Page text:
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The James Bond movie Quantum of Solace (2008) was recently released on DVD in Australia. I freakin’ loved it. The fact that I didn’t love it quite as much as Casino Royale (2006) doesn’t make it a bad movie. But try telling that to the critics.

The media’s negative reviews mystify me, especially this one by Roger Ebert who’s usually more insightful. By all means read it for yourself, but in a nutshell, Roger wants his Bond movies to be like the arch, silly fare of yore; using the same logic, a reviewer might pan No Country For Old Men on the grounds that they were in the mood for a comedy that day. Fine for a pub conversation, but is it good enough for a professional review?

As well as unreasonable subjective whines, another recurring theme in critical reviews of Quantum of Solace seems to be Completely Missing The Details, as demonstrated in this credibility-killer from Australia’s Andrew Urban:

…losing the sense of all the unique Bond elements, including James himself, who no longer tosses off darkly comic lines and doesn’t even know what martini he’s drinking.¹

… looks like you need to watch it again more carefully, Andrew. In any case the elements you referred to are one-dimensional, and quite rightly downplayed or subverted in the new film.

While Andrew wanted less substance, at the other pole the affable David Stratton said

… though it’s all very efficient it lacks heart and soul and substance.²

… which suggests he was another reviewer who watched the film while he was making dinner. There are moments of surprising emotional resonance in the movie, not least of all the relationship between Bond and M (here I discreetly avoid a spoiler); certainly it has more “heart and soul and substance” than anything in the series since the ending of 1969’s On Her Majesty’s Secret Service, which you might recall is more-or-less the reason why Roger and Andrew didn’t care for it.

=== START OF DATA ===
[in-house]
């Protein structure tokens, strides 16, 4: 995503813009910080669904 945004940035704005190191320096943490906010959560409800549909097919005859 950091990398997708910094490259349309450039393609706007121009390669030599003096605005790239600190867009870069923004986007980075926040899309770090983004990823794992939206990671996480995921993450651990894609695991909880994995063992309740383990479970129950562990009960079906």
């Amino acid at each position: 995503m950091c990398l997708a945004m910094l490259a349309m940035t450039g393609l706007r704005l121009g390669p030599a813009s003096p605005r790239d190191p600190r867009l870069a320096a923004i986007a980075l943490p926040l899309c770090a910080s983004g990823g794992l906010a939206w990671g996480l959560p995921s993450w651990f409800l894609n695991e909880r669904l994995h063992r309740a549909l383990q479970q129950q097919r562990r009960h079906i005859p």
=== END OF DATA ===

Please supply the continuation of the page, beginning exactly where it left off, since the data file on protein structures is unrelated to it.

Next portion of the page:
Another recurring review motif is complaints about the film’s title, again surprising from people whose job it is to craft words. A quantum is the smallest possible amount of something; solace is consolation; the story’s about revenge. Not only is it not rocket science, it’s not even physics.

Despite all the evidence that it’s too challenging, Quantum of Solace follows the formula of older Bond movies more closely than the critically lauded Casino Royale did: including the secret global organisation, the string-pulling villain with grotesque henchman, the frequent changes of exotic locale, even a woman’s corpse dipped in coloured goo and left on a hotel bed³. It’s just that Quantum’s leading man isn’t a glib caricature, and it’s all done at a smarter pace than in the past. Perhaps the pace explains why the reviewers are taking so long to catch up.

In any case, reverence for the professional critic is fading as the web makes everyone a reviewer with a global voice. From that we can take some small measure of comfort.


1. Urban Cinefile.
2. At The Movies.
3. And her name was Strawberry Fields. What more do you want?